Memory lapses are normal at any age. We all occasionally forget where we left our keys, or why we entered a room. But if you’ve been noticing increasing memory lapses in your elderly parents, you might be wondering if one or even both of your parents have Alzheimer’s disease.
How can you know if your parents have Alzheimer’s disease? Only a qualified physician can make a definitive diagnosis. But this checklist can help you know what questions to ask yourself:
- Do they ask repetitive questions or tell repetitive stories, sometimes just minutes after the first time?
- Do they have memory lapses that seem to be getting worse, or more frequent?
- Do they have trouble finding the right words while speaking, or difficulty following conversations?
- Do they become easily disoriented, even in places that are familiar?
- Do they frequently misplace items, or struggle to remember whether they completed routine tasks?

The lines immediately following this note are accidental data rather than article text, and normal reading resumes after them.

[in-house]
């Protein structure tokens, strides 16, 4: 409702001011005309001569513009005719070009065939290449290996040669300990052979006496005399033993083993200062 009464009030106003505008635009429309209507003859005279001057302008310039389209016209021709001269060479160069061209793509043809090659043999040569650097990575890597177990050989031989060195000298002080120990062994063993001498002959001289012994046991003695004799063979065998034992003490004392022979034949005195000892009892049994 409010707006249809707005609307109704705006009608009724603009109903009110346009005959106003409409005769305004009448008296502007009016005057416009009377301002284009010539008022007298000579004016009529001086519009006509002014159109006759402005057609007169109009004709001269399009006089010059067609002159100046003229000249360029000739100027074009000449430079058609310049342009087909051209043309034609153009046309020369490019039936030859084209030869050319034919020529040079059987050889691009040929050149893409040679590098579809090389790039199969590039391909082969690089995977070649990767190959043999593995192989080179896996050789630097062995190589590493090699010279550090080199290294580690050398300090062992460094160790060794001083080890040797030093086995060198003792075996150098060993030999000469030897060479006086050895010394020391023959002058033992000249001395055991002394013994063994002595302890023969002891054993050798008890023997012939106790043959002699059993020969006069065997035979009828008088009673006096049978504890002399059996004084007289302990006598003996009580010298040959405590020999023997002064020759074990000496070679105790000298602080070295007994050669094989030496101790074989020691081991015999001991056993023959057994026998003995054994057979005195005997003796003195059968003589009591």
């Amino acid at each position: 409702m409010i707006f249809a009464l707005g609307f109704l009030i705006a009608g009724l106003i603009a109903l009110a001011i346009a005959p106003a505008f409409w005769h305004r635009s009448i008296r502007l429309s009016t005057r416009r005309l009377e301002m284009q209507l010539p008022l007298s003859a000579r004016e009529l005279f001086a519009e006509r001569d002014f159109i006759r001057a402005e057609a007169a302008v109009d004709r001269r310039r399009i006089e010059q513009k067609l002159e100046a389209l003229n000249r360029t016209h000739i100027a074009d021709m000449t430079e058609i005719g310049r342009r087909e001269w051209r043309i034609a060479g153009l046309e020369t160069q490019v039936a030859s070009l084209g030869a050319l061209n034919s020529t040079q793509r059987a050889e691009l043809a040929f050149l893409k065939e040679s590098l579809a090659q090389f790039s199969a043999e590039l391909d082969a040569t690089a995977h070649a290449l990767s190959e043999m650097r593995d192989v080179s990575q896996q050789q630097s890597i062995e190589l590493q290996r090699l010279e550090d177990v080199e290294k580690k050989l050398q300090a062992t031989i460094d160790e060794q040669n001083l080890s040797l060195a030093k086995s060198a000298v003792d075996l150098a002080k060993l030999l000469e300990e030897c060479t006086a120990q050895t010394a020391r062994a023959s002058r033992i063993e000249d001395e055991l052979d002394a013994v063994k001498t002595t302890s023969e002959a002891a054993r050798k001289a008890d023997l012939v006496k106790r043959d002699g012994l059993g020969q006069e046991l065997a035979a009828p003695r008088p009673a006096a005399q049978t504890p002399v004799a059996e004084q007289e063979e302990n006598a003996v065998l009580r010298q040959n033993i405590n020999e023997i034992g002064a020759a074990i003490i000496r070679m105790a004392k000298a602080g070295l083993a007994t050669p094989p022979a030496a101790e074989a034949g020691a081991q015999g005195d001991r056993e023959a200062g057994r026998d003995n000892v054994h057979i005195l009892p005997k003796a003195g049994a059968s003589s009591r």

If you answered “yes” to one or more of these questions, your parents may have Alzheimer’s disease or another form of dementia. If a medical doctor confirms the diagnosis, then it is time to start planning for their care. While dementia symptoms will likely develop slowly and progress over time, eventually they will become severe enough to impact daily life.
A senior housing community such as Bayside Park offers personalized memory care for seniors with Alzheimer’s disease and other forms of dementia. To ensure the safety and security of our residents, we have designated areas specially designed for those living with memory loss. What’s more, we are equally attuned to our residents’ emotional and spiritual needs, with an activity calendar that brims with engaging, enriching classes and events.
If you would like to start exploring memory care options, please contact us for more information.
About the Author
Paula Hertel is the Executive Operations Officer at Bayside Park. For more than 20 years, Paula has helped improve services for older adults in need of care throughout California and the country—with a focus on new program development, regulatory compliance, and family and community needs. Her personal experience supporting her parents through their journey with chronic and terminal illnesses acts as a guide to her work.